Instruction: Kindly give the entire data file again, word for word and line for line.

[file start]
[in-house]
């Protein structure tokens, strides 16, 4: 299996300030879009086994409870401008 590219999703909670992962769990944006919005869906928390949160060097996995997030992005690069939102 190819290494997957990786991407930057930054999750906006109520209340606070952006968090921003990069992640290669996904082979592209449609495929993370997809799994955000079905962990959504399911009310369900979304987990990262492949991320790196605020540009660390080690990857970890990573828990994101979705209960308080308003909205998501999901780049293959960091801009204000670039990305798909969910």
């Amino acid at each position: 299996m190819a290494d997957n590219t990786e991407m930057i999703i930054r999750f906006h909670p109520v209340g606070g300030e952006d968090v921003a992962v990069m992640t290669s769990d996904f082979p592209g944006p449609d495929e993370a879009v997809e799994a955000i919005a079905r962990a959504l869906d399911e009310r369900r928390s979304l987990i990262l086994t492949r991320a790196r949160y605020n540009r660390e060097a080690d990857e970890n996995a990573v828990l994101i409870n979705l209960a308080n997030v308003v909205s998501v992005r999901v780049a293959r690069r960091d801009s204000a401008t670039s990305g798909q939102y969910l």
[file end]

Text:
[in-house]
């Protein structure tokens, strides 16, 4: 299996300030879009086994409870401008 590219999703909670992962769990944006919005869906928390949160060097996995997030992005690069939102 190819290494997957990786991407930057930054999750906006109520209340606070952006968090921003990069992640290669996904082979592209449609495929993370997809799994955000079905962990959504399911009310369900979304987990990262492949991320790196605020540009660390080690990857970890990573828990994101979705209960308080308003909205998501999901780049293959960091801009204000670039990305798909969910």
């Amino acid at each position: 299996m190819a290494d997957n590219t990786e991407m930057i999703i930054r999750f906006h909670p109520v209340g606070g300030e952006d968090v921003a992962v990069m992640t290669s769990d996904f082979p592209g944006p449609d495929e993370a879009v997809e799994a955000i919005a079905r962990a959504l869906d399911e009310r369900r928390s979304l987990i990262l086994t492949r991320a790196r949160y605020n540009r660390e060097a080690d990857e970890n996995a990573v828990l994101i409870n979705l209960a308080n997030v308003v909205s998501v992005r999901v780049a293959r690069r960091d801009s204000a401008t670039s990305g798909q939102y969910l």